Detecting hydrogen peroxide in leaves in vivo - A comparison of methods

Iva Šnyrychová, F. Ayaydin, É. Hideg

Research output: Contribution to journalArticle

49 Citations (Scopus)

Abstract

Four hydrogen peroxide detecting probes, 3,3′-diaminobenzidine (DAB), Amplex Red (AR), Amplex Ultra Red (AUR) and a europium-tetracycline complex (Eu3Tc) were infiltrated into tobacco leaves and tested for sensitivity to light, toxicity, subcellular localization and capacity to detect H2O2 in vivo. In the absence of leaves, in water solutions, AUR was very much sensitive to strong light, AR showed slight light sensitivity, while DAB and Eu3Tc were insensitive to irradiation. When infiltrated into the leaves, the probes decreased the photochemical yield (ΦPSII) in the following order of effect AR > DAB > AUR > Eu3Tc. With the exception of Eu3Tc, all probes stimulated the build-up of non-photochemical quenching either temporally (DAB, AUR) or permanently (AR), showing that their presence may already limit the photosynthetic capacity of leaves, even in the absence of additional stress. This should be taken into account when using these probes in plant stress experiments. Confocal laser scanning microscopy studies with the three fluorescent H2O2 probes showed that the localizations of Eu3Tc and AUR were mainly intercellular. AR partly penetrated into leaf chloroplasts but probably not into the thylakoid membranes. Photosynthesis-related stress applications of AR seem to be limited by the low availability of internal leaf peroxidases. Applications of AR for kinetic H 2O2 measurements would require a co-infiltration of external peroxidase, imposing another artificial modifying factor and thus taking experiments further from ideal, in vivo conditions. Our results suggest that the studied H2O2 probes should be used in leaf studies with caution, carefully balancing benefits and artifacts.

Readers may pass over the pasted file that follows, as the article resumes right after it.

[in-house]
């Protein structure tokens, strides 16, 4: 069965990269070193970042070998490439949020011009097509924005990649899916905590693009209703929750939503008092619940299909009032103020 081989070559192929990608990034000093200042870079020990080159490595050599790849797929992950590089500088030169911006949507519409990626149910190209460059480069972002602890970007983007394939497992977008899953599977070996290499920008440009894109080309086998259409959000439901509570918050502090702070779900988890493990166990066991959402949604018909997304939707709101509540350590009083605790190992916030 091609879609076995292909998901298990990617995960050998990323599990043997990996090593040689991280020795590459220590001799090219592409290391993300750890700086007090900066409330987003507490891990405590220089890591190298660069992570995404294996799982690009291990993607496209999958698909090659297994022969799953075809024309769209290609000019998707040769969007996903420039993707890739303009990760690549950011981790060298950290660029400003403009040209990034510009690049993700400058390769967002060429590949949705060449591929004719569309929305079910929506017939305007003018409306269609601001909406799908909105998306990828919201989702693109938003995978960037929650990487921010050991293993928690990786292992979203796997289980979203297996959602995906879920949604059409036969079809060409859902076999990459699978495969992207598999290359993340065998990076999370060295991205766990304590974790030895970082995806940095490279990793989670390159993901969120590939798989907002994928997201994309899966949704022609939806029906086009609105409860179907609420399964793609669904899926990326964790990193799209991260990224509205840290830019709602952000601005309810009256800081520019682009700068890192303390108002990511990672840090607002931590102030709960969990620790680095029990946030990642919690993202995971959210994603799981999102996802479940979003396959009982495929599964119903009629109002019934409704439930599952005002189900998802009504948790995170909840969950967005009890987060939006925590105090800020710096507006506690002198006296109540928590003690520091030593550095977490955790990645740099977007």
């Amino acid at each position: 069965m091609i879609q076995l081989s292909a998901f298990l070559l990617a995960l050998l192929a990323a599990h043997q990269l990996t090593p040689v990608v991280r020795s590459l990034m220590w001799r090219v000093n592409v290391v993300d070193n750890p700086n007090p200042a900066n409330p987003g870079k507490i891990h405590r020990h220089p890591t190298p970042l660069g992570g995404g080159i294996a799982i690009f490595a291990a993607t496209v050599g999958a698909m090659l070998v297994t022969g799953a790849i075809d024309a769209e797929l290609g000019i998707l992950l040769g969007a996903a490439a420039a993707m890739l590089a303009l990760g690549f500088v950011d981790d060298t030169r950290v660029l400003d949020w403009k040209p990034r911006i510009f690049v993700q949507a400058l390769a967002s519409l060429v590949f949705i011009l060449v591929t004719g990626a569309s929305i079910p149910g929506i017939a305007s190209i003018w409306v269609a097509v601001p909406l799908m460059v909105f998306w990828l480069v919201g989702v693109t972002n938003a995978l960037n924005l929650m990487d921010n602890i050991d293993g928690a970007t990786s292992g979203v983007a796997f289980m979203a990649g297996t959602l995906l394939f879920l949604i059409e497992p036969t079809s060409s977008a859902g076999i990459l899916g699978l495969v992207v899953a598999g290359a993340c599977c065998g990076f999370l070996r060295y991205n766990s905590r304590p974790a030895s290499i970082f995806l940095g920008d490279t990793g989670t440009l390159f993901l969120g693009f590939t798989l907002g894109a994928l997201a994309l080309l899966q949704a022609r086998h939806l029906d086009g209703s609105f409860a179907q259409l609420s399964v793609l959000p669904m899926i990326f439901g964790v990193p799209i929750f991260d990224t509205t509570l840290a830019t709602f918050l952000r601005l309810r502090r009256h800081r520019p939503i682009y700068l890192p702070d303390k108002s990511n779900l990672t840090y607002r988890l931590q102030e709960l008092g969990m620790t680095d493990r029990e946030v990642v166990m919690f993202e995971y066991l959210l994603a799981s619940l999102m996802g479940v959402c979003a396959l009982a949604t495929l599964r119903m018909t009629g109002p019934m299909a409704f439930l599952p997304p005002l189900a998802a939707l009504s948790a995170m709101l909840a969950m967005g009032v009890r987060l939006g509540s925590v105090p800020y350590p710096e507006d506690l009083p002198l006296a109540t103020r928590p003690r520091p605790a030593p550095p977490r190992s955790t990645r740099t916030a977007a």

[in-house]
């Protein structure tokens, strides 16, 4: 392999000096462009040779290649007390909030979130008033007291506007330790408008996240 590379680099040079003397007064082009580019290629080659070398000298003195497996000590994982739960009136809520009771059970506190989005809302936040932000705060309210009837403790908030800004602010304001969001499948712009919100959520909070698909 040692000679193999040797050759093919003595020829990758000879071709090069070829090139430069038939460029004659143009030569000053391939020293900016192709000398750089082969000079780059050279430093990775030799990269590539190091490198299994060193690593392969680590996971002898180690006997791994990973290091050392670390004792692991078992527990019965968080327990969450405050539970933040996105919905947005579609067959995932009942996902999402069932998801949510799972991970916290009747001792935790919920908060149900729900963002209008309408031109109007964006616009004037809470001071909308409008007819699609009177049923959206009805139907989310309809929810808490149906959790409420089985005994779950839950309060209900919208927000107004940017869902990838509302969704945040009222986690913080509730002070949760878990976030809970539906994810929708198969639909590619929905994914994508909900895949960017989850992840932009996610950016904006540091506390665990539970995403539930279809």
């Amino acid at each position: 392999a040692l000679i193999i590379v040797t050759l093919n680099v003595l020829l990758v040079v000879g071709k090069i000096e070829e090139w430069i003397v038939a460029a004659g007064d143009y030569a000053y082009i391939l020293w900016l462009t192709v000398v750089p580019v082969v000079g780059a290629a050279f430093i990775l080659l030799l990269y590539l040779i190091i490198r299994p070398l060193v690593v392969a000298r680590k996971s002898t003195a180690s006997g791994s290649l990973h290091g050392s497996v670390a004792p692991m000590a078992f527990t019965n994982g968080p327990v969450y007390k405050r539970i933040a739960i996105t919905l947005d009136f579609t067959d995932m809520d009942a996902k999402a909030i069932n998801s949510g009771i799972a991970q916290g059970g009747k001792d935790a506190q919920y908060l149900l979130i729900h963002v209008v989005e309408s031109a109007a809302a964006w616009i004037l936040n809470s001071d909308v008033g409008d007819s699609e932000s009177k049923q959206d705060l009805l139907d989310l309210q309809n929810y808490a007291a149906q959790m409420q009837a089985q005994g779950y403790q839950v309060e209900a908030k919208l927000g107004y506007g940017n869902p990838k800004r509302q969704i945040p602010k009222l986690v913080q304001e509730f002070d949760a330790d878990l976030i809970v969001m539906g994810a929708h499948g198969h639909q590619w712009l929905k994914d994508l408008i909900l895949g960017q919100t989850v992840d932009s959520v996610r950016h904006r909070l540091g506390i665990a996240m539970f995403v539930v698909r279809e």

Original languageEnglish
Pages (from-to)1-18
Number of pages18
JournalPhysiologia Plantarum
Volume135
Issue number1
DOIs
Publication statusPublished - Jan 2009

Fingerprint

Photophobia
Hydrogen Peroxide
hydrogen peroxide
probes (equipment)
Europium
Peroxidases
Thylakoids
Photosynthesis
Chloroplasts
Tetracycline
Fluorescent Dyes
Confocal Microscopy
Artifacts
Peroxidase
Tobacco
leaves
Light
Water
methodology
europium

ASJC Scopus subject areas

  • Plant Science
  • Cell Biology
  • Genetics
  • Physiology

Cite this

Detecting hydrogen peroxide in leaves in vivo - A comparison of methods. / Šnyrychová, Iva; Ayaydin, F.; Hideg, É.

In: Physiologia Plantarum, Vol. 135, No. 1, 01.2009, p. 1-18.

Research output: Contribution to journalArticle

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